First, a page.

Some of it is just plain common sense. Places to park, clean restrooms, signage, etc... While some may turn up their noses to this we have all been in places where there was no parking, where the restrooms were terrible, and where we struggled to know where the front door was. We seldom go back to businesses who manifest such problems and it stands to reason that churches are judged by these things as well.
Some of it is stuff we know is true but don't want to hear. Excellence in music and preaching and liturgy, for example. We don't want to hear it because it costs us something in money, preparation, and evaluation and we would rather not spend our resources there. I have heard it until we all assume it is real -- we have a real shortage of good organists, preachers have other things to do and sometimes the inspiration does not come late on Saturday night, and as long as got through it, that is enough. We have a shortage of organists because we do not pay well (workers are worthy of their wages -- I read that somewhere!). We do not prepare because we really do not think it is all that important (so if I screw up reading a collect or forget where I am in the service or whatever, it is no big deal). We do not evaluate because we really don't want to know how bad it was. Meanwhile the faithful keep on coming but the rest start shopping for something better.
Some of it, however, is just plain foolishness. The Gospel is offensive. There is no way around that. Preach the Word faithfully and it will offend those who refuse the Spirit and repentance. The liturgy requires us to take our minds off ourselves and focus upon the Lord and His gifts. No work is more difficult than turning away from what I want, feel, like, desire, or think in the moment. The Spirit has His work cut out for us every Sunday! We have to face up to the fact that we can be as welcoming as possible and still folks will be turned away. The Gospel is a scandal to the modern mind, to the pride of self-righteousness, and to the spiritualized self-help agenda that many want from religion.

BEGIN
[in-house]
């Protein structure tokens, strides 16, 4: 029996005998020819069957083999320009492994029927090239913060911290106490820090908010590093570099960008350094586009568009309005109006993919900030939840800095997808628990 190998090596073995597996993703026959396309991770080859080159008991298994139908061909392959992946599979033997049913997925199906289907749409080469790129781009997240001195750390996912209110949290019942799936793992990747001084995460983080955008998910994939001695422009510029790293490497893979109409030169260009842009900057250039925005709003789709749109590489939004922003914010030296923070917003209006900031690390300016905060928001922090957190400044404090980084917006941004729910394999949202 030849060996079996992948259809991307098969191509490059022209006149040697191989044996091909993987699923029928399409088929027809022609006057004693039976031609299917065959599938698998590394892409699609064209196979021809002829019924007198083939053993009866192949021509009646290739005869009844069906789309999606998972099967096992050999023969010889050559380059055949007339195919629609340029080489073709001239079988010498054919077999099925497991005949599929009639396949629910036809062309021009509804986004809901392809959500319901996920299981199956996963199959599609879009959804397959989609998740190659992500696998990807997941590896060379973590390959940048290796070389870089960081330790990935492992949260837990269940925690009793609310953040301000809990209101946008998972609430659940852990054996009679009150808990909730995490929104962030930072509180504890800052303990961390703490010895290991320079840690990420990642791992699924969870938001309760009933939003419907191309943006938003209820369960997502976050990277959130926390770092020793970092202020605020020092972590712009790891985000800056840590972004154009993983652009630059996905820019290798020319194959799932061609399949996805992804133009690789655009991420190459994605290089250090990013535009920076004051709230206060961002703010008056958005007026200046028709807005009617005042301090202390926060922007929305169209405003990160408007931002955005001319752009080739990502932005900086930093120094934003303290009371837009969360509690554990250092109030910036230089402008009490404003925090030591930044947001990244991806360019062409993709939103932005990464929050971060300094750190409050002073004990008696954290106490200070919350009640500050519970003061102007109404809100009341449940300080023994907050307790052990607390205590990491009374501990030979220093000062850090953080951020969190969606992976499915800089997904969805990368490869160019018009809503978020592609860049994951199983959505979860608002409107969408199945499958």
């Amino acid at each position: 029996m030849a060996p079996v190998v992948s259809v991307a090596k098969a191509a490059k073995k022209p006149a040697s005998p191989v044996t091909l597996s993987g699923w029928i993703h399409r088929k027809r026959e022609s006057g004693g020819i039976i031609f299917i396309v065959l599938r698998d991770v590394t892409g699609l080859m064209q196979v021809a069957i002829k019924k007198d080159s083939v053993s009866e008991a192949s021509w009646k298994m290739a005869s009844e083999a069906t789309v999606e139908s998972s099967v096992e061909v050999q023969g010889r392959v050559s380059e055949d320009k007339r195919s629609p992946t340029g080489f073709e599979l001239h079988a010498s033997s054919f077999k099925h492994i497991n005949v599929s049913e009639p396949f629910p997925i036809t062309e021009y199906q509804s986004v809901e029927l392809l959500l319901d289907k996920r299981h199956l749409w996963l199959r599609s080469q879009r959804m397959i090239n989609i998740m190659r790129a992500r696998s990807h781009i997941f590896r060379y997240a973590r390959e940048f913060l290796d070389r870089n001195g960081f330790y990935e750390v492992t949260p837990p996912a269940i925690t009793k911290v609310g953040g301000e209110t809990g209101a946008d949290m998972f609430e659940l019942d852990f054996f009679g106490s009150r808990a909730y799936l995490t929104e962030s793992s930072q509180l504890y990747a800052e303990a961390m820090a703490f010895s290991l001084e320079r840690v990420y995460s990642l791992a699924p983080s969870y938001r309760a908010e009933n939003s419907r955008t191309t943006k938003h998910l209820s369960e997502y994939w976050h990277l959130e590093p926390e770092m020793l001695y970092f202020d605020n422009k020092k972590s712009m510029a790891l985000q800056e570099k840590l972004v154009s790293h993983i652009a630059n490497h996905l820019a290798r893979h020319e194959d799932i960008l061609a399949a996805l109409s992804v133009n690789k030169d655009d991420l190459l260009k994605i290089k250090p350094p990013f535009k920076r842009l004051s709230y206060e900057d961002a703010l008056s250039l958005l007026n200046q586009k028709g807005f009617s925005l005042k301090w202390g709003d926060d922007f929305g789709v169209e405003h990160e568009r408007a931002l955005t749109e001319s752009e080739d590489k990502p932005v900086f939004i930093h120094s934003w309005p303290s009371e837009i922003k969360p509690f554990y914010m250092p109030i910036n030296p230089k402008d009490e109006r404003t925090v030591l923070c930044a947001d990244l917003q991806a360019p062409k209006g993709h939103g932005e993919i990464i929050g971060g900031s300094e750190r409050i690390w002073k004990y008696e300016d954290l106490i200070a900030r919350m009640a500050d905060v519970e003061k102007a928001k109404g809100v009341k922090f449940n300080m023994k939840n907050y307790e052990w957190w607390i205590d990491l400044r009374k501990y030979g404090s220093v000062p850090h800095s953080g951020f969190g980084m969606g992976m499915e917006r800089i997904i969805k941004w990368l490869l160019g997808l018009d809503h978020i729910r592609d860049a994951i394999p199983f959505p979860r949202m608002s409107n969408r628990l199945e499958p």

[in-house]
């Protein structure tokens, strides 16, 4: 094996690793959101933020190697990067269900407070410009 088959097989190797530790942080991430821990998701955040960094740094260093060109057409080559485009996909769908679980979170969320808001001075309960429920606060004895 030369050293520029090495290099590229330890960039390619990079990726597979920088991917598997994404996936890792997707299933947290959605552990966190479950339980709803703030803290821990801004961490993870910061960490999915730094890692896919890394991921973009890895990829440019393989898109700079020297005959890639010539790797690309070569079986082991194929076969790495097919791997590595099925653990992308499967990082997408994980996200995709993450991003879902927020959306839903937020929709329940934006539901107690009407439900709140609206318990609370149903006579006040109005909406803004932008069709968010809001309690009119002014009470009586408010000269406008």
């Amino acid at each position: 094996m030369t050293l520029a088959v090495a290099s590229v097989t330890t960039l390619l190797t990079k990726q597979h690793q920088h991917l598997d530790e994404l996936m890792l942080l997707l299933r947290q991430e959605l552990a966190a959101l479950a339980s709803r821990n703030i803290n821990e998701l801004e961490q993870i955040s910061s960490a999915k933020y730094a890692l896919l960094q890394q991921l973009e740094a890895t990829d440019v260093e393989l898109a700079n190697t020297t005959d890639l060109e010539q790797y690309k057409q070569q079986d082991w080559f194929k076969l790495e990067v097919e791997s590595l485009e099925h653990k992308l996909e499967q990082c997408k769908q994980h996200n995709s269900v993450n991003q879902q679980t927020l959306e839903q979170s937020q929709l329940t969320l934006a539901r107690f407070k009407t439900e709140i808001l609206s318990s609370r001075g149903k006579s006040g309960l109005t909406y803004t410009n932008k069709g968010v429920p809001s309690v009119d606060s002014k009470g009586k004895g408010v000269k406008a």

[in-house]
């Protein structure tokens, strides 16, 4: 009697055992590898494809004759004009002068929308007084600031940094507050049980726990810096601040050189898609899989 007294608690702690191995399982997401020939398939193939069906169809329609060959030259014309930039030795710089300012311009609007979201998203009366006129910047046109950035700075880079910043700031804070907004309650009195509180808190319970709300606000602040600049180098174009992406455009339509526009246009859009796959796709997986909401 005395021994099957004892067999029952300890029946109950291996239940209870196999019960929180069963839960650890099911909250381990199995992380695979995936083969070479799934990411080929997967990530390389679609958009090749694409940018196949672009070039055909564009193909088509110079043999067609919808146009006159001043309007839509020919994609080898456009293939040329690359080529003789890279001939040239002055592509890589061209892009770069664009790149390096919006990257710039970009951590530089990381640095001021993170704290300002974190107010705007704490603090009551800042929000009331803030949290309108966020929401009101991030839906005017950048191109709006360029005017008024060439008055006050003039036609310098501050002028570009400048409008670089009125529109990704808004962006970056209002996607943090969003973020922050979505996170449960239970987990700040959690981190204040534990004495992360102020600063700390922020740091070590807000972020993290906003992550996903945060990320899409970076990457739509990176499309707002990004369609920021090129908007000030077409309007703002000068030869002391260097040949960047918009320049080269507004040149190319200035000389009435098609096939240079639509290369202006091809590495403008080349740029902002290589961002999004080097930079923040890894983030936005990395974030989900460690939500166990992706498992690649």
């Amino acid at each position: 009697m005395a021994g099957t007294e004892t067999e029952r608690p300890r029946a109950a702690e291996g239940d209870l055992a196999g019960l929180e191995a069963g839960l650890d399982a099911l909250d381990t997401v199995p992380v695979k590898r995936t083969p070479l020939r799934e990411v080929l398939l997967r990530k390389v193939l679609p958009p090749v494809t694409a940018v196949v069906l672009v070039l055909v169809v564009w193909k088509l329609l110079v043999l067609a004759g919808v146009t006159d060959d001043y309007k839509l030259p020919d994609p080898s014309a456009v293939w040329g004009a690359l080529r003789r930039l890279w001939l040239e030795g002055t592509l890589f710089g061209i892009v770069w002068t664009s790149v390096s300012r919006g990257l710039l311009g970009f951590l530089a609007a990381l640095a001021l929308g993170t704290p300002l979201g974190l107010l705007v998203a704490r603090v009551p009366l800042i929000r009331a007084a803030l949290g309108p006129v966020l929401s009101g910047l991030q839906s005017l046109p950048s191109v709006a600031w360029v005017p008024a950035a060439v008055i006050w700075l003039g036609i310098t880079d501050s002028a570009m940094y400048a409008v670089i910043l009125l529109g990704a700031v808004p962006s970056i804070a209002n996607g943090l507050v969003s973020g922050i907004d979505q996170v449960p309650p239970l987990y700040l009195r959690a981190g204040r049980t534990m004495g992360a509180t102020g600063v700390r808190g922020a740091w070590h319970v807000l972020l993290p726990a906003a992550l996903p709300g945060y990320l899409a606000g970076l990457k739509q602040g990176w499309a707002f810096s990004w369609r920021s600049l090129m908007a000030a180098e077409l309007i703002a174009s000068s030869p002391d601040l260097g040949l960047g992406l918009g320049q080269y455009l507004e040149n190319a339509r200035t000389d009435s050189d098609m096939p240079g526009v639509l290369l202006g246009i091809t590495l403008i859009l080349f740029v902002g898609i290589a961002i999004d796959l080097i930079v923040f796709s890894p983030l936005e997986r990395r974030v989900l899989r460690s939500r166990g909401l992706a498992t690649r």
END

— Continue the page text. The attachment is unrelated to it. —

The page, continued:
Nowhere is this put more into focus than an article in The Lutheran on how to be welcoming. Along with the usual advice, one reads:
“If you want to welcome the community, then welcome it. On our church exterior sign we acknowledge other religious holidays. That kind of action says who we are to the world. We put up Ramadan messages, Jewish New Year’s greetings and Diwali signs for our Hindu friends. It says we’re an open and welcoming church. We send blessings to our neighbors. That’s a part of getting people in the door before they come in the door.”I will tell you what that says. It says community center (not church). It says we stand for everything so we stand for nothing. It says we will pander to everyone. We don't welcome people by bowing before their ethnic, cultural, or religious identities. We welcome people with the all inclusive Gospel that is exclusive to Jesus Christ and Him crucified. Like those who claim that their churches are all about the questions and not prepared answers or those who claim that their church is about open minds willing to consider alternative truths, this kind of thing is a poor excuse for witness and betrays the very thing we are to boldly proclaim whether or not it is popular or winsome. God works through the Word faithfully proclaimed. Faith comes by hearing but hearing of Jesus Christ and Him crucified.
There there is this silliness:
"Our Saviour also avoids fellowship or coffee hours, which, “to quote Dickens, ‘are the best of times, the worst of times,’” Fritch said. “One thing I’ve found is that a coffee hour for an introvert is bad. An introvert doesn’t want attention drawn to him. And never ever make people stand at the end of service and say who they are or why they came — or wear a name tag. It’s horrible for a newcomer. They’ll never come back; we have not welcomed them.”In other words, if our people might ignore the new folks, if the new folks might find it uncomfortable, if the the new folks don't like coffee, if the new folks don't like our brand of coffee, we will skip it all in order to avoid offense. But the offense is already made. Once you identified the new person, you have already singled that person out and now you are merely strategizing on best to keep them coming back absent any real connection to the whole. Meanwhile the folks who want to talk, who yearn to reconnect on Sunday morning, are made to pay the price for the offense the introvert might have taken from a cup of lukewarm coffee and an extended hand.
Such goofiness takes up too much of our time and keeps us from the real attention -- faithful worship that seeks excellence in all we do, faithful preaching that preaches Law and Gospel in well prepared sermons and robust preaching, and honest Christian service to those whom the Lord has placed into our care (family, neighbor, community, etc.). When our focus is on these and we practice some common sense and spend a few resources to cover the other things, we will not have to worry about such trivialities parading as helps to churches.